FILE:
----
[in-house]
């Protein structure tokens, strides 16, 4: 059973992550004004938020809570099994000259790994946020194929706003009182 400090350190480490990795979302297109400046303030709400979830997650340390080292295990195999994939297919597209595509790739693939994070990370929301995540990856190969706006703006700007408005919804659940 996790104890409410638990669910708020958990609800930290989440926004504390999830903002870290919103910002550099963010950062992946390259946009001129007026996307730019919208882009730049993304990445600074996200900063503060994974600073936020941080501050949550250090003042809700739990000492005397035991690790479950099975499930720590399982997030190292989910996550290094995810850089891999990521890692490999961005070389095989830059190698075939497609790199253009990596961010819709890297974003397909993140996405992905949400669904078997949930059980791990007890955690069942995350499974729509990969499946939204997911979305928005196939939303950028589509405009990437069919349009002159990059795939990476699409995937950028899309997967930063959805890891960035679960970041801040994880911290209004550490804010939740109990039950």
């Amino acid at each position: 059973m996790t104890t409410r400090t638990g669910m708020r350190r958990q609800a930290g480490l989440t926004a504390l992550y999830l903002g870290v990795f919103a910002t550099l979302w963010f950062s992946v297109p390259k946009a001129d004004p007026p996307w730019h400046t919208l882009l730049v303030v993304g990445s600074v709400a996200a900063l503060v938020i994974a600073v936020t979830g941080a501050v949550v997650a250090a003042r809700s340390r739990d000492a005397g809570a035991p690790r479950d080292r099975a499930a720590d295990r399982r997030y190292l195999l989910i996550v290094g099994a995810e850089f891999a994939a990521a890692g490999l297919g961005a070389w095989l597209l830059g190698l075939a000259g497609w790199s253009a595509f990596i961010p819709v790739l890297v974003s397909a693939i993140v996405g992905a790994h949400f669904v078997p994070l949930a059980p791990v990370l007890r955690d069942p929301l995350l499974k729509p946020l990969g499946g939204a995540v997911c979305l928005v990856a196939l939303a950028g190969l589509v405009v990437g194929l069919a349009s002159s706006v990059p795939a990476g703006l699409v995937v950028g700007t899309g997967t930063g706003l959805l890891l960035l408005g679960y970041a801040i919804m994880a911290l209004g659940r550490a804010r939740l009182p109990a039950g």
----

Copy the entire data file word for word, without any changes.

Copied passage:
[in-house]
């Protein structure tokens, strides 16, 4: 059973992550004004938020809570099994000259790994946020194929706003009182 400090350190480490990795979302297109400046303030709400979830997650340390080292295990195999994939297919597209595509790739693939994070990370929301995540990856190969706006703006700007408005919804659940 996790104890409410638990669910708020958990609800930290989440926004504390999830903002870290919103910002550099963010950062992946390259946009001129007026996307730019919208882009730049993304990445600074996200900063503060994974600073936020941080501050949550250090003042809700739990000492005397035991690790479950099975499930720590399982997030190292989910996550290094995810850089891999990521890692490999961005070389095989830059190698075939497609790199253009990596961010819709890297974003397909993140996405992905949400669904078997949930059980791990007890955690069942995350499974729509990969499946939204997911979305928005196939939303950028589509405009990437069919349009002159990059795939990476699409995937950028899309997967930063959805890891960035679960970041801040994880911290209004550490804010939740109990039950």
């Amino acid at each position: 059973m996790t104890t409410r400090t638990g669910m708020r350190r958990q609800a930290g480490l989440t926004a504390l992550y999830l903002g870290v990795f919103a910002t550099l979302w963010f950062s992946v297109p390259k946009a001129d004004p007026p996307w730019h400046t919208l882009l730049v303030v993304g990445s600074v709400a996200a900063l503060v938020i994974a600073v936020t979830g941080a501050v949550v997650a250090a003042r809700s340390r739990d000492a005397g809570a035991p690790r479950d080292r099975a499930a720590d295990r399982r997030y190292l195999l989910i996550v290094g099994a995810e850089f891999a994939a990521a890692g490999l297919g961005a070389w095989l597209l830059g190698l075939a000259g497609w790199s253009a595509f990596i961010p819709v790739l890297v974003s397909a693939i993140v996405g992905a790994h949400f669904v078997p994070l949930a059980p791990v990370l007890r955690d069942p929301l995350l499974k729509p946020l990969g499946g939204a995540v997911c979305l928005v990856a196939l939303a950028g190969l589509v405009v990437g194929l069919a349009s002159s706006v990059p795939a990476g703006l699409v995937v950028g700007t899309g997967t930063g706003l959805l890891l960035l408005g679960y970041a801040i919804m994880a911290l209004g659940r550490a804010r939740l009182p109990a039950g």